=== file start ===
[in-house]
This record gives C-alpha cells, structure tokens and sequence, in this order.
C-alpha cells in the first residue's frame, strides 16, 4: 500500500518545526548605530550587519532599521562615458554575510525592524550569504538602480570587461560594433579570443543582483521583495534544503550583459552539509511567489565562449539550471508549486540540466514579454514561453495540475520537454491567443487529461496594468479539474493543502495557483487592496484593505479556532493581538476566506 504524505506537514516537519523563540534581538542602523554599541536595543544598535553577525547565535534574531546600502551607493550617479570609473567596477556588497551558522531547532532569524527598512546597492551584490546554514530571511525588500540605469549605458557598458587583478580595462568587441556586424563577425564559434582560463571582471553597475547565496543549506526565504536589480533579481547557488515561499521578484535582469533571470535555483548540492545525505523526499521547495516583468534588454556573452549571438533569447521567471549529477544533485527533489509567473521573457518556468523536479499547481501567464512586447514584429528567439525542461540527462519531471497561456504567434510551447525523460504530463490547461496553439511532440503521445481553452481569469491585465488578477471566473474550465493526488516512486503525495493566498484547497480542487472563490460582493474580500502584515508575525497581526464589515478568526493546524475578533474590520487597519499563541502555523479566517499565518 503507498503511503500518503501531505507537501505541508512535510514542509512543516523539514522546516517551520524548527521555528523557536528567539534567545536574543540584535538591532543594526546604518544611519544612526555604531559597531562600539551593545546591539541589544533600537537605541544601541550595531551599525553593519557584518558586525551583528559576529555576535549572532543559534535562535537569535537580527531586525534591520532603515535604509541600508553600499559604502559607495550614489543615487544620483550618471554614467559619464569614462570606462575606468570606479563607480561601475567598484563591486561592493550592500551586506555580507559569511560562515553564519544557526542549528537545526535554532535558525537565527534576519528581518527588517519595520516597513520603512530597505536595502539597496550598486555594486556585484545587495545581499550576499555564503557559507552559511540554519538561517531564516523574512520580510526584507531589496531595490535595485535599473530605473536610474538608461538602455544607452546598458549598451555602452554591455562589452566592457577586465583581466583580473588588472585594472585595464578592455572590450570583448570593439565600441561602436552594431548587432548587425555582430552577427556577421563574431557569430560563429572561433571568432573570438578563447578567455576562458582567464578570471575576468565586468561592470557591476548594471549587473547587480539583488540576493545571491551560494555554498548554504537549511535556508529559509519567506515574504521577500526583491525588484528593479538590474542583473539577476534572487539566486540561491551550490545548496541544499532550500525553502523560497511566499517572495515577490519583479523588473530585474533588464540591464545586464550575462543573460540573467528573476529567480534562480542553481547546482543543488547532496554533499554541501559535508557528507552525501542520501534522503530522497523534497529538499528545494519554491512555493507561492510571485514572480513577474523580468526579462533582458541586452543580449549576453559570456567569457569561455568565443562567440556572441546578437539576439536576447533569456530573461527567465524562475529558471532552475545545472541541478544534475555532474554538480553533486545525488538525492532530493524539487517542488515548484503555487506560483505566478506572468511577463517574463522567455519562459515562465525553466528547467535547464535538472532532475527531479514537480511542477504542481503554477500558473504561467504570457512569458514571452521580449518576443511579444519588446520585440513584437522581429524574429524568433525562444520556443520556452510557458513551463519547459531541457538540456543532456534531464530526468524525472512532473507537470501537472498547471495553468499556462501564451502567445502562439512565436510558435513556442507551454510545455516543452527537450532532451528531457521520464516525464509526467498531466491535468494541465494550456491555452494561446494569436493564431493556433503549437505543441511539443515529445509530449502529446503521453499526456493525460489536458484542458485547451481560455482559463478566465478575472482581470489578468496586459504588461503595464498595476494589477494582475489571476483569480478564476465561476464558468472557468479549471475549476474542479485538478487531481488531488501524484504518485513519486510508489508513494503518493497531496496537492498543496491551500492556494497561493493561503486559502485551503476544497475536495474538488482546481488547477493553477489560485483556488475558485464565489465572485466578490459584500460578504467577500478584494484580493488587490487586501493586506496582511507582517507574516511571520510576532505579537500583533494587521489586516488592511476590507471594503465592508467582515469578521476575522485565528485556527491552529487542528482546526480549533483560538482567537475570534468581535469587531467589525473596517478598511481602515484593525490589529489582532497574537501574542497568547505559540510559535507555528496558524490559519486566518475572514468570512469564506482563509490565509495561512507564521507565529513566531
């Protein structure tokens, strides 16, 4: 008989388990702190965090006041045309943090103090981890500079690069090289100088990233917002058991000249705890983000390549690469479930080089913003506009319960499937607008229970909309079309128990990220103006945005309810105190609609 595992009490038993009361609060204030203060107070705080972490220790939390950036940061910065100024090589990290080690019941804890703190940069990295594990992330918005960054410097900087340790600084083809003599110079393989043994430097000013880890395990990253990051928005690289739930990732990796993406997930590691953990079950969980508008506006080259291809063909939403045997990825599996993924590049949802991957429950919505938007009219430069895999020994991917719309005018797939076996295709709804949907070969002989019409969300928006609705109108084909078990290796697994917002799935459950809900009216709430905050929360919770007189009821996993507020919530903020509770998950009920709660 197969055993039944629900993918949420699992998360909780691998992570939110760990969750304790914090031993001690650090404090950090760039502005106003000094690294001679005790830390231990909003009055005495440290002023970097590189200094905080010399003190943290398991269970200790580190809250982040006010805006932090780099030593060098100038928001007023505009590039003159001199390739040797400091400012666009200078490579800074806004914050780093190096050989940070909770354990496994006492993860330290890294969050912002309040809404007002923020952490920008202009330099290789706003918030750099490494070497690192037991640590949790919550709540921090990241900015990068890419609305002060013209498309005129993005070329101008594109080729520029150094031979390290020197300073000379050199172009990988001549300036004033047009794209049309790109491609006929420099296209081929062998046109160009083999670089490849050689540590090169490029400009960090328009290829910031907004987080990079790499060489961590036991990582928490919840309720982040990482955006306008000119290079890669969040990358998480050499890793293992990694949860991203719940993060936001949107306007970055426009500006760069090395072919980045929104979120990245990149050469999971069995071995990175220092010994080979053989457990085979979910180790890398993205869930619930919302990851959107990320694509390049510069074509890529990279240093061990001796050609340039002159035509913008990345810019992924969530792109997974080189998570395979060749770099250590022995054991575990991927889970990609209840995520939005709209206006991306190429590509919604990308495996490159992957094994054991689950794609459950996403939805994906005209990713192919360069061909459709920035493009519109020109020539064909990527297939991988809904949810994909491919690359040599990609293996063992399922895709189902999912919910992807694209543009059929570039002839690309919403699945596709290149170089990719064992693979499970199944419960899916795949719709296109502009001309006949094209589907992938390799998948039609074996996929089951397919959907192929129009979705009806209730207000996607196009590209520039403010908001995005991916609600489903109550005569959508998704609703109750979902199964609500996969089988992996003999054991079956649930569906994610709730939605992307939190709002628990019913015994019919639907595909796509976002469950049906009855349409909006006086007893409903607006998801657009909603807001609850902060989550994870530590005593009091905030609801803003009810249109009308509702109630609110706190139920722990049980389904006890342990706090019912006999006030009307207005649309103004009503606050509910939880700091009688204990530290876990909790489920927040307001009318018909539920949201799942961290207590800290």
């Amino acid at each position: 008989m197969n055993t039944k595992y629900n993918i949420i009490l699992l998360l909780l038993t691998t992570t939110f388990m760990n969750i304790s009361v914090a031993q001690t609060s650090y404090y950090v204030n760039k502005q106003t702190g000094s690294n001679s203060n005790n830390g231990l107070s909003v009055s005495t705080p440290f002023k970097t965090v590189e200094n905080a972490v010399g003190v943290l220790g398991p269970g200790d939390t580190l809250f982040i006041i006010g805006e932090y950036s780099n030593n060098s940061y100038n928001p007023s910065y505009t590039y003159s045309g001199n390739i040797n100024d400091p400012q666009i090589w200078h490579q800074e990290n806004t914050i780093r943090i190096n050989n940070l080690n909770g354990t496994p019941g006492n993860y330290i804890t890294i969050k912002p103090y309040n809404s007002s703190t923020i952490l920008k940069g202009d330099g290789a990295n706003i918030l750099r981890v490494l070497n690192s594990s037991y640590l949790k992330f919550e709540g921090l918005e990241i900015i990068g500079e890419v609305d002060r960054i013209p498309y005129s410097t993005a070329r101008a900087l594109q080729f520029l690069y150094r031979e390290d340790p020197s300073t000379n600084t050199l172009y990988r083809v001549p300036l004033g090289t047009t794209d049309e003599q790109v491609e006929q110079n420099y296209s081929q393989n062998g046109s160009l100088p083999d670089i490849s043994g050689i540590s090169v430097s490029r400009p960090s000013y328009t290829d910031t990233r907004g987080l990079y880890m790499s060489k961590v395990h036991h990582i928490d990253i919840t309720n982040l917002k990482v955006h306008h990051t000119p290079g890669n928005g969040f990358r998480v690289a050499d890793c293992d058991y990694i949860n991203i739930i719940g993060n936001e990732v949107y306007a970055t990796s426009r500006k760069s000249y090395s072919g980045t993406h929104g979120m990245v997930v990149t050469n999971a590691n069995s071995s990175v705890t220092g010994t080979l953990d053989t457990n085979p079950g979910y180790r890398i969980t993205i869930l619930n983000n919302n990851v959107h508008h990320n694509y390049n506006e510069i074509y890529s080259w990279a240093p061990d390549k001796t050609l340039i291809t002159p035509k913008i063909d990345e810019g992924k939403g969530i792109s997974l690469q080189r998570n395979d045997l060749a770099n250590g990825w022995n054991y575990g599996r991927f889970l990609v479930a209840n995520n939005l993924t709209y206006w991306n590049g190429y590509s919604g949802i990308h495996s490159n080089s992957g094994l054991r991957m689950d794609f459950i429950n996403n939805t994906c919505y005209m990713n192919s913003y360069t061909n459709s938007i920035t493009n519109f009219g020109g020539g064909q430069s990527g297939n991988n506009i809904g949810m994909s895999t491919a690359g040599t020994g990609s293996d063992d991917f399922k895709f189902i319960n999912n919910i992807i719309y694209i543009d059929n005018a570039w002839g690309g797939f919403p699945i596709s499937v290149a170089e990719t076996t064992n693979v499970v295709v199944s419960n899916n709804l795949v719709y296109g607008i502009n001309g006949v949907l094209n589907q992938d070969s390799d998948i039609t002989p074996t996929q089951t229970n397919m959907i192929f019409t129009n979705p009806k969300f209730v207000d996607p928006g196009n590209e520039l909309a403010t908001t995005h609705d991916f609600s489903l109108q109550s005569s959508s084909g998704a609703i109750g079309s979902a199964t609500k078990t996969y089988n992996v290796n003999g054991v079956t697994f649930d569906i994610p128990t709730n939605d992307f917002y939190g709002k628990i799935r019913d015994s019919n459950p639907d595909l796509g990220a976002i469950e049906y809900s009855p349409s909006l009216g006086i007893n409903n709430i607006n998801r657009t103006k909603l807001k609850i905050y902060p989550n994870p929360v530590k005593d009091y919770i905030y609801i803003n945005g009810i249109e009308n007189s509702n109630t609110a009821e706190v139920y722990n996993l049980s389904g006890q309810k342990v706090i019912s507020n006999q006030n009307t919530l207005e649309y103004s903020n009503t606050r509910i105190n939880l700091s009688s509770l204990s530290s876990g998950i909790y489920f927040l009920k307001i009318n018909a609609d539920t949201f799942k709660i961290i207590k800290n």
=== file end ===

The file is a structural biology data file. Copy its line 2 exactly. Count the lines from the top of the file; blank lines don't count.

This record gives C-alpha cells, structure tokens and sequence, in this order.